I wish people would not be so grim about insurance. It is a blessing to have when the storms of life hit.
I think most people avoid life insurance because it makes them think of their own mortality. No one wants to think of themselves dying.
The reason for life insurance, though, has nothing to do with you. It’s not for you. It’s for the people you love the most in this world. It’s for your kids and your spouse. A life insurance policy just guarantees that they’ll have a good life, come what may.
If your money invested in life insurance is completely wasted, it’s still a good outcome because you lived for all those years. If it’s not wasted, then you made a killer investment for your loved ones. It’s a good result either way.
Q10: Revisiting games of childhood
Just wanted to see if you had any opinions on the new Axis and Allies version (currently sold in game and bookstores). I grew up playing the old Axis and Allies, and still play it pretty consistently, however, I am wondering if it’s worth upgrading.
There are actually a lot of versions of Axis and Allies floating around out there.
The basic version – the one you’ve probably seen – is pretty similar to the old one from the 1980s. The gameplay is more or less identical. The biggest changes are ones that alter the victory conditions and the stats of the various units. Overall, the changes are pretty minor and are almost all good changes.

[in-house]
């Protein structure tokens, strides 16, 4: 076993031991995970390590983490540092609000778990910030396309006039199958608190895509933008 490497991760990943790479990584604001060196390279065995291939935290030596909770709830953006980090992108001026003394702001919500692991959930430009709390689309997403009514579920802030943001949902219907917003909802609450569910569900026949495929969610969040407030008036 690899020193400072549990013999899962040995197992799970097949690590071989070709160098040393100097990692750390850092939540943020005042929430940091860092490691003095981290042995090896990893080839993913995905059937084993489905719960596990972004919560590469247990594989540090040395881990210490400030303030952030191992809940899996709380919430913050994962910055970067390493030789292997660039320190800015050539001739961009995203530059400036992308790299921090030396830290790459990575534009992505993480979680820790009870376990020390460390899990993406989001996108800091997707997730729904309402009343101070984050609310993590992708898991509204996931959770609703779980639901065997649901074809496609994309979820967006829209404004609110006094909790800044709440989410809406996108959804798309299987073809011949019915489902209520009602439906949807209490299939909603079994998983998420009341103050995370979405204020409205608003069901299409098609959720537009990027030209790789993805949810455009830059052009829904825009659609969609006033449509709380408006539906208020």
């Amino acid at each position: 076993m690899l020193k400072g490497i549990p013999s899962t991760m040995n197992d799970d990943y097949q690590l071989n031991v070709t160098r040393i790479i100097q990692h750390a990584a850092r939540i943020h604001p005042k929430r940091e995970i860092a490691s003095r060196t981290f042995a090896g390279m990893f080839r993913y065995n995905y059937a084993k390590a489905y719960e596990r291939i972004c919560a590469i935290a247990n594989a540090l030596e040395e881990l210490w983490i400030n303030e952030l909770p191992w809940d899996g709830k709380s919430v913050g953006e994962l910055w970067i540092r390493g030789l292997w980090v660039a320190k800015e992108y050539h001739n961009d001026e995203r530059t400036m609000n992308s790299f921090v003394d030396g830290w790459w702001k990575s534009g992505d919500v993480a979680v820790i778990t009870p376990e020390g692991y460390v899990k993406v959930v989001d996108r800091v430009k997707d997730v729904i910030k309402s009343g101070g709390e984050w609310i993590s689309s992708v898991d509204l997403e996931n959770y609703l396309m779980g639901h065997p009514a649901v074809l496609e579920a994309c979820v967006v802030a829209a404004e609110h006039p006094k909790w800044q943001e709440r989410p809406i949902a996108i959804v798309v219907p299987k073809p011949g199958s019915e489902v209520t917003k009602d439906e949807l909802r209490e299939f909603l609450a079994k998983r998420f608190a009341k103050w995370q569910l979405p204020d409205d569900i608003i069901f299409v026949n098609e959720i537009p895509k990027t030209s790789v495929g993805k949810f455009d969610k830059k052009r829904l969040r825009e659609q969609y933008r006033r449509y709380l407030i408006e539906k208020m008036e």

There are quite a few alternate versions of the game floating around, too, where the game focuses on specific battles or theatres of operation of World War II. There’s a Europe version, a Pacific version, a Guadalcanal version, a D-Day version, and a Battle of the Bulge version. These still retain the basic gameplay of Axis and Allies, with big changes to the map and the victory conditions and the unit types.
If you really liked Axis and Allies as a kid, any of these will work. It’s a pretty good game, even beyond the nostalgia of it. If you have someone to play it with and will get a few plays in, it’s actually a pretty cheap form of entertainment.
Got any questions? Email them to me or leave them in the comments and I’ll attempt to answer them in a future mailbag (which, by way of full disclosure, may also get re-posted on other websites that pick up my blog). However, I do receive hundreds of questions per week, so I may not necessarily be able to answer yours.